This is the idiot responsible for getting ratings put on video games in the first place

    I'm not one to stand up for Democrats too often, but why is this a bad thing?



Because keeping filth out of the hands and minds of adolescents, a sentiment I agree with, has it's roots in bible belt conservatism. The liberals are breaking character by agreeing.
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#8 Posted on 22.5.03 1204.56
Reposted on: 22.5.10 1206.40
vsp, I agree with most of your comments. I certainly agree that Sears is making a bad business decision by not selling M rated games, though I have no problem with their decision to do it. If they choose not to carry them, that is their own business.

Voluntary ratings are fine. It's when we cross the line to compulsory/government ratings and restrictions that I have a problem. I'm pretty liberatarian when it comes to entertainment content and what folks can and cannot buy and at what rating. It is, afterall, the responsibility of the parent to regular what their children can and cannot watch. The "bible belt conservatives" as Lexus points out goes a lot farther than I ever would in restricting content.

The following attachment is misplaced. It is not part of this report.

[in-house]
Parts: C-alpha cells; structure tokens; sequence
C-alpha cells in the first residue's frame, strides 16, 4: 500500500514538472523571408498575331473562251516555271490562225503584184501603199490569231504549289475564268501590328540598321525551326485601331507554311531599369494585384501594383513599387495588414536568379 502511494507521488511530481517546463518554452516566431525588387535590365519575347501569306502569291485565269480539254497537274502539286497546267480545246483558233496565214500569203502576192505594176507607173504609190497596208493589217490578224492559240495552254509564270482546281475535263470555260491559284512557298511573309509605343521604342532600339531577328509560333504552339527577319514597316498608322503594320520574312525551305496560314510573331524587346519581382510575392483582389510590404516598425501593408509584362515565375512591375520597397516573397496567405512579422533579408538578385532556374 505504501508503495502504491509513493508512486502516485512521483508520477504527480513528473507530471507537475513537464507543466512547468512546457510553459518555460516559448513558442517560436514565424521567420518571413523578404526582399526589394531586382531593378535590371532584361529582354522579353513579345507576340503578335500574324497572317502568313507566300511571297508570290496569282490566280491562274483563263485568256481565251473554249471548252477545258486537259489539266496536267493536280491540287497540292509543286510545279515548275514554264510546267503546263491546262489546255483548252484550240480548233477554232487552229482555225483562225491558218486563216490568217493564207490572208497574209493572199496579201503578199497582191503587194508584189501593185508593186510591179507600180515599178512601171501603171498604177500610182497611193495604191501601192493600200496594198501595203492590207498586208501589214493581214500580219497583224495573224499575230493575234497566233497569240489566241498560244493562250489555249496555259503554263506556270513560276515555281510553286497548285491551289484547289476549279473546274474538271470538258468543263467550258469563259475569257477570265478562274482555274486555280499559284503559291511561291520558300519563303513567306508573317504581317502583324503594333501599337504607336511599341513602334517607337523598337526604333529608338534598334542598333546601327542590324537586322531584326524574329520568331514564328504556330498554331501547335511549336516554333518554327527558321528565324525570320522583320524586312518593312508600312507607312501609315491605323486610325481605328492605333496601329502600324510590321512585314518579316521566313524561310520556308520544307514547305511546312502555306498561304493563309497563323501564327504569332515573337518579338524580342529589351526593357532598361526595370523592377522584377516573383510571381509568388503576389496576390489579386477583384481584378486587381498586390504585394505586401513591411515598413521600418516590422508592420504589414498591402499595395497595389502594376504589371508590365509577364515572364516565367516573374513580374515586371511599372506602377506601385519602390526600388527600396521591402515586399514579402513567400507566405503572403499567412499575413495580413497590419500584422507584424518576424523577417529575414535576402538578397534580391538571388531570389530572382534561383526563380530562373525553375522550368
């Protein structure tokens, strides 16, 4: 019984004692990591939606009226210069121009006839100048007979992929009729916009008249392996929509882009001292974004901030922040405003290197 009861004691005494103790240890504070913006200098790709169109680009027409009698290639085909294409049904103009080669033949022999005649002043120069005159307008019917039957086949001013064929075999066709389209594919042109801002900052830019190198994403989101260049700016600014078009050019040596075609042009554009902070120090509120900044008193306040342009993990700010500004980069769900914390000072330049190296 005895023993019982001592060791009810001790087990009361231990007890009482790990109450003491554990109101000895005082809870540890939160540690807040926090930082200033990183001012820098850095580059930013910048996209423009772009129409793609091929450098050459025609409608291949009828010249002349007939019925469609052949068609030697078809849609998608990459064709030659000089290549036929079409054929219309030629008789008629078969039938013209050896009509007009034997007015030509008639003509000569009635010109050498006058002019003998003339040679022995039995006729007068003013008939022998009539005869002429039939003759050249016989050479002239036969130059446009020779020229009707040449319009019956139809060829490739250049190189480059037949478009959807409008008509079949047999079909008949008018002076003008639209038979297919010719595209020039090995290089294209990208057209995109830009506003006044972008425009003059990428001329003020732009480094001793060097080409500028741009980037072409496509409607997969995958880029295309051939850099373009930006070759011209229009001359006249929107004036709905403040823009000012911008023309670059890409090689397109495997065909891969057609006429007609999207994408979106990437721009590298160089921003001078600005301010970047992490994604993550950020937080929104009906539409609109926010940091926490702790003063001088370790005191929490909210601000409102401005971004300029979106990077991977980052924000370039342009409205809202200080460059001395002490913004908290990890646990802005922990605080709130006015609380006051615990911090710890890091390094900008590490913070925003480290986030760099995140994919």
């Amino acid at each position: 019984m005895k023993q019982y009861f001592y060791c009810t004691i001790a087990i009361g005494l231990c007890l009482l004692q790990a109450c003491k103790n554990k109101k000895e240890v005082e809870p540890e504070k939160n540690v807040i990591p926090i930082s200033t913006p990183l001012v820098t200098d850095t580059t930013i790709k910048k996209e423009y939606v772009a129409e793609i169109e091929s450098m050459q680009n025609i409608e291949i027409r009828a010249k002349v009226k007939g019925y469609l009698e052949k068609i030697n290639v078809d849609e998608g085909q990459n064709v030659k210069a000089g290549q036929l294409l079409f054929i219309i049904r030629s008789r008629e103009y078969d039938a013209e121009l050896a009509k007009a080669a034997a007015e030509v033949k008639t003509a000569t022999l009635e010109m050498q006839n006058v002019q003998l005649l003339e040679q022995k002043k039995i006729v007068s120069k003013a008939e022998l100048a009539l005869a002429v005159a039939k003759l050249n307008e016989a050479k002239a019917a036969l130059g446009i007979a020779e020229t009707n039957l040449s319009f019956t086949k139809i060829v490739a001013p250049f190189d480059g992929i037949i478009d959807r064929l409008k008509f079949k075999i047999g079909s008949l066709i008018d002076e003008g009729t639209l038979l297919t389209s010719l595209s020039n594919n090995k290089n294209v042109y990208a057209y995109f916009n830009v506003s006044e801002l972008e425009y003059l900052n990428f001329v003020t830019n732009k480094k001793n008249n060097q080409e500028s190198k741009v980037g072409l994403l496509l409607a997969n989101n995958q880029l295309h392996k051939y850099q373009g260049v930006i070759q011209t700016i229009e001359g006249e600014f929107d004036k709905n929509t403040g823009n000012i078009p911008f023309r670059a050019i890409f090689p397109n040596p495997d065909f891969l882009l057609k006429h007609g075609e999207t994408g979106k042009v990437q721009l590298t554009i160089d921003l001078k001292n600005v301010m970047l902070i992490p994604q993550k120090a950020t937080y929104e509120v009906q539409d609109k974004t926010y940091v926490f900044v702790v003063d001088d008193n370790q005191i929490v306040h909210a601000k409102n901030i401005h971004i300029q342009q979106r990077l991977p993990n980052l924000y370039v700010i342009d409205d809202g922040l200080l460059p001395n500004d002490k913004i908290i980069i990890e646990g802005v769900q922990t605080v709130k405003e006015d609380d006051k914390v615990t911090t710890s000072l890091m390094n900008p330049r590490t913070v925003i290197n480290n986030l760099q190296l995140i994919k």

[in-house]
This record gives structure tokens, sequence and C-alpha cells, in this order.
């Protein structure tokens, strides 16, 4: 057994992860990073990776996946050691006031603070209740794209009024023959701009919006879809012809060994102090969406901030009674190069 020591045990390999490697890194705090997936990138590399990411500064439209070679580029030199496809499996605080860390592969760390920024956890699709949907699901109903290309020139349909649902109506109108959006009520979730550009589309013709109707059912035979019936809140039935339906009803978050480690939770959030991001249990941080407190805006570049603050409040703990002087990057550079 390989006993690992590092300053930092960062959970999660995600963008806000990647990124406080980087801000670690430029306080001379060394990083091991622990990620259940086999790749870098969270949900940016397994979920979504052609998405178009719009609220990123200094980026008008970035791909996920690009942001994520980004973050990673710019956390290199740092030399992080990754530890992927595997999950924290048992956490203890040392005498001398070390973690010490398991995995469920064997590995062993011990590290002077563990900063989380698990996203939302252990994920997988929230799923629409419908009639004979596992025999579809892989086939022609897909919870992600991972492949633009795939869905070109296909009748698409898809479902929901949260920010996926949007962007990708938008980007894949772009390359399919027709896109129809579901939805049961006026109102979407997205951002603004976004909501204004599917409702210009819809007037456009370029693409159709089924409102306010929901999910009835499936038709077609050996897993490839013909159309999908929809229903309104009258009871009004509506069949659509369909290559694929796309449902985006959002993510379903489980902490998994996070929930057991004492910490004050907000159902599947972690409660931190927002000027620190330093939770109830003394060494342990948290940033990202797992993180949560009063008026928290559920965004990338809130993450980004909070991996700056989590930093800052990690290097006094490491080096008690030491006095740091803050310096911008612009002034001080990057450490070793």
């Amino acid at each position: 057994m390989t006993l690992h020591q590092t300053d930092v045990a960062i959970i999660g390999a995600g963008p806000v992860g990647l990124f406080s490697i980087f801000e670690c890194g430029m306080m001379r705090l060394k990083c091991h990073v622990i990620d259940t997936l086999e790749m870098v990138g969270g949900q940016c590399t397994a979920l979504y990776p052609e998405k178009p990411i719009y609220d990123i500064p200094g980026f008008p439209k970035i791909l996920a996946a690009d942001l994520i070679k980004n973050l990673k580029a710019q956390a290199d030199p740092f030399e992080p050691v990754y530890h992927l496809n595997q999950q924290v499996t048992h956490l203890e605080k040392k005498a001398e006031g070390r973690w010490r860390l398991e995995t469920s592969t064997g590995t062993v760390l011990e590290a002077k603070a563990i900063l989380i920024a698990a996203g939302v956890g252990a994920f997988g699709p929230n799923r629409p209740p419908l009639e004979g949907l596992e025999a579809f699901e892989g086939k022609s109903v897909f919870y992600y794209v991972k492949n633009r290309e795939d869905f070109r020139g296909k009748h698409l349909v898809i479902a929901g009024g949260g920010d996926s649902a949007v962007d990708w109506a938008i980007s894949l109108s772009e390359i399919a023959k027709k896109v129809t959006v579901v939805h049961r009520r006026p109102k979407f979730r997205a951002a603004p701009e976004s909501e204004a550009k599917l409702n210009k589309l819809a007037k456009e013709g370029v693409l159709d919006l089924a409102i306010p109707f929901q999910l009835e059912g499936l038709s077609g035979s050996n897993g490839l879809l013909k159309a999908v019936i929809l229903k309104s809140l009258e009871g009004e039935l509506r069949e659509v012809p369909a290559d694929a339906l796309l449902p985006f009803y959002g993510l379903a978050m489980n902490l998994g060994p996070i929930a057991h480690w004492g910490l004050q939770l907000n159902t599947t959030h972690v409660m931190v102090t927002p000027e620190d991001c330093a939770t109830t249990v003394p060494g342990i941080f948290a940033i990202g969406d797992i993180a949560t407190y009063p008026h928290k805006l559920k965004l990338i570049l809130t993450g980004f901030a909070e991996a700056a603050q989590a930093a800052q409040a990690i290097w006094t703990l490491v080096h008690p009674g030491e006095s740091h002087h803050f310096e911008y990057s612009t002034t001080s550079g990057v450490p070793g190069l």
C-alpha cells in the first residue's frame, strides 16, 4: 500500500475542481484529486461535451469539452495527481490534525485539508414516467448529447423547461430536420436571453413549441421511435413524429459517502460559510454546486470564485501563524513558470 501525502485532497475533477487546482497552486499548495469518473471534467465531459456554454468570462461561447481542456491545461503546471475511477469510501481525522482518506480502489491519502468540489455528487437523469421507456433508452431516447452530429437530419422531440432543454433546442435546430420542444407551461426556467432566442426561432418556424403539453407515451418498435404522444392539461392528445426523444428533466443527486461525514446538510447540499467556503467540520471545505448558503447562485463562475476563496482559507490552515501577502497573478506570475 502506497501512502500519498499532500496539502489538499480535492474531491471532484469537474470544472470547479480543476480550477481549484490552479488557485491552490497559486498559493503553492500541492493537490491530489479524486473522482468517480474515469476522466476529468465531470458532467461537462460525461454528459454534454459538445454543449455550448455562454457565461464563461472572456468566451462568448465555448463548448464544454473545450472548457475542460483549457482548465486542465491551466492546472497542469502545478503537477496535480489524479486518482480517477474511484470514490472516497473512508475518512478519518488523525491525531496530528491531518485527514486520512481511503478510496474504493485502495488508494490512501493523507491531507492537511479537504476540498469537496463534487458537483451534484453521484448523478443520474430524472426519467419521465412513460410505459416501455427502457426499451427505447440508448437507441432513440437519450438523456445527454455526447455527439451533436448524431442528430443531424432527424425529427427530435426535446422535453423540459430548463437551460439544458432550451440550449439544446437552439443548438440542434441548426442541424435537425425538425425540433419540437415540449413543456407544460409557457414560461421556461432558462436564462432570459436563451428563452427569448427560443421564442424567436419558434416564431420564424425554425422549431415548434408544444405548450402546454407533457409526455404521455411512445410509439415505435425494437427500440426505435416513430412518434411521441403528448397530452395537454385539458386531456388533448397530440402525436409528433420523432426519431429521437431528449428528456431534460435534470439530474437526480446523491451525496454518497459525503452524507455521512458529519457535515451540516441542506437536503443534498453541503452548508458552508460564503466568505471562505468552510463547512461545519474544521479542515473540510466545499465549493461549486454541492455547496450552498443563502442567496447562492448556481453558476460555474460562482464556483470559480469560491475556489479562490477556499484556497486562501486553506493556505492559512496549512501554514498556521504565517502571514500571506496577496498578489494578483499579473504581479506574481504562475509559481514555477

Getting back to the Lieberman factor, this does him no favors during primary season.
vsp
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#9 Posted on 22.5.03 1231.24
Reposted on: 22.5.10 1232.54

    Originally posted by Grimis
    Voluntary ratings are fine. It's when we cross the line to compulsory/government ratings and restrictions that I have a problem. I'm pretty libertarian when it comes to entertainment content and what folks can and cannot buy and at what rating. It is, after all, the responsibility of the parent to regulate what their children can and cannot watch. The "bible belt conservatives" as Lexus points out goes a lot farther than I ever would in restricting content.


I couldn't have put it better myself, and you saved me the trouble of typing up another rant tonight.
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#10 Posted on 22.5.03 2341.56
Reposted on: 22.5.10 2342.34

    Originally posted by Grimis
    The "bible belt conservatives" as Lexus points out goes a lot farther than I ever would in restricting content.

    Getting back to the Lieberman factor, this does him no favors during primary season.



Nope, because it reveals him as an A-plus hypocrite (along with Al & Tipper) for bemoaning the conservative majority of radio talk hosts as effectively restraining their right to speak (by only spewing right wing venom) on one hand while actively attempting to corral freedoms on the other.